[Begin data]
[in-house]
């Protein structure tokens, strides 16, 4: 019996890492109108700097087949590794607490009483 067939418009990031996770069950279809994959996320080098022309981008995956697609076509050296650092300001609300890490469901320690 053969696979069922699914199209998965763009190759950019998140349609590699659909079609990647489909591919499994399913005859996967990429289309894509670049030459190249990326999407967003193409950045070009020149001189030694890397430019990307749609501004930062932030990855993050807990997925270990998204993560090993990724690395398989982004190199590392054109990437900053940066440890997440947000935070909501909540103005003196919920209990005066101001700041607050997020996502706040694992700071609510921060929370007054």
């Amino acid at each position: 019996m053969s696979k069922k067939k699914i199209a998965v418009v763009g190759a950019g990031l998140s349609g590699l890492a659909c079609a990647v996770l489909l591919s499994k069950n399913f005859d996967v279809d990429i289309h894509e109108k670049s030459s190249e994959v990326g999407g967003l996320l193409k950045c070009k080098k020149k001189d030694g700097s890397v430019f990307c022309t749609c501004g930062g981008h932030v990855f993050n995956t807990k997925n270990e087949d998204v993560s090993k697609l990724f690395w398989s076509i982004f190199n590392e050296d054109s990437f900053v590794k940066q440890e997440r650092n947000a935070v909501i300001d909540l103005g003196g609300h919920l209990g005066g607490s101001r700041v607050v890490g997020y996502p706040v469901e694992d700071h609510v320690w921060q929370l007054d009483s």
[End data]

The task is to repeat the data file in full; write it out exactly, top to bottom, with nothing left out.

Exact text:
[in-house]
């Protein structure tokens, strides 16, 4: 019996890492109108700097087949590794607490009483 067939418009990031996770069950279809994959996320080098022309981008995956697609076509050296650092300001609300890490469901320690 053969696979069922699914199209998965763009190759950019998140349609590699659909079609990647489909591919499994399913005859996967990429289309894509670049030459190249990326999407967003193409950045070009020149001189030694890397430019990307749609501004930062932030990855993050807990997925270990998204993560090993990724690395398989982004190199590392054109990437900053940066440890997440947000935070909501909540103005003196919920209990005066101001700041607050997020996502706040694992700071609510921060929370007054």
């Amino acid at each position: 019996m053969s696979k069922k067939k699914i199209a998965v418009v763009g190759a950019g990031l998140s349609g590699l890492a659909c079609a990647v996770l489909l591919s499994k069950n399913f005859d996967v279809d990429i289309h894509e109108k670049s030459s190249e994959v990326g999407g967003l996320l193409k950045c070009k080098k020149k001189d030694g700097s890397v430019f990307c022309t749609c501004g930062g981008h932030v990855f993050n995956t807990k997925n270990e087949d998204v993560s090993k697609l990724f690395w398989s076509i982004f190199n590392e050296d054109s990437f900053v590794k940066q440890e997440r650092n947000a935070v909501i300001d909540l103005g003196g609300h919920l209990g005066g607490s101001r700041v607050v890490g997020y996502p706040v469901e694992d700071h609510v320690w921060q929370l007054d009483s």